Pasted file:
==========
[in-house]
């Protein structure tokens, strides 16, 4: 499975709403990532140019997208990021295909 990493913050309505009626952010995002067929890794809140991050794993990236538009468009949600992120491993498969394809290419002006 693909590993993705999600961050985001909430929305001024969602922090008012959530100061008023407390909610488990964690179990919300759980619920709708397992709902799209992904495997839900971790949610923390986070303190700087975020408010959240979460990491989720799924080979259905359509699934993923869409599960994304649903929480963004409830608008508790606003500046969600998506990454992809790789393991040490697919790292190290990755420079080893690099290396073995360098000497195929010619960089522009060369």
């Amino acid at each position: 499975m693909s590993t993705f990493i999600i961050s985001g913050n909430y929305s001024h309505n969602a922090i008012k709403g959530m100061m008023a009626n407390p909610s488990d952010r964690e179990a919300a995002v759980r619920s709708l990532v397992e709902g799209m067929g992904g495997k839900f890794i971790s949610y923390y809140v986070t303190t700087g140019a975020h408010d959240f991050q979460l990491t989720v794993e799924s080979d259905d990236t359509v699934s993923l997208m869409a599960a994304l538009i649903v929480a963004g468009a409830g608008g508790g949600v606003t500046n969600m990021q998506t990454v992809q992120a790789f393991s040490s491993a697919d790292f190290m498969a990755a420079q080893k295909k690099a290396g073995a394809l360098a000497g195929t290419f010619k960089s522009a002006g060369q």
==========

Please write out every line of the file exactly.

[in-house]
């Protein structure tokens, strides 16, 4: 499975709403990532140019997208990021295909 990493913050309505009626952010995002067929890794809140991050794993990236538009468009949600992120491993498969394809290419002006 693909590993993705999600961050985001909430929305001024969602922090008012959530100061008023407390909610488990964690179990919300759980619920709708397992709902799209992904495997839900971790949610923390986070303190700087975020408010959240979460990491989720799924080979259905359509699934993923869409599960994304649903929480963004409830608008508790606003500046969600998506990454992809790789393991040490697919790292190290990755420079080893690099290396073995360098000497195929010619960089522009060369």
């Amino acid at each position: 499975m693909s590993t993705f990493i999600i961050s985001g913050n909430y929305s001024h309505n969602a922090i008012k709403g959530m100061m008023a009626n407390p909610s488990d952010r964690e179990a919300a995002v759980r619920s709708l990532v397992e709902g799209m067929g992904g495997k839900f890794i971790s949610y923390y809140v986070t303190t700087g140019a975020h408010d959240f991050q979460l990491t989720v794993e799924s080979d259905d990236t359509v699934s993923l997208m869409a599960a994304l538009i649903v929480a963004g468009a409830g608008g508790g949600v606003t500046n969600m990021q998506t990454v992809q992120a790789f393991s040490s491993a697919d790292f190290m498969a990755a420079q080893k295909k690099a290396g073995a394809l360098a000497g195929t290419f010619k960089s522009a002006g060369q």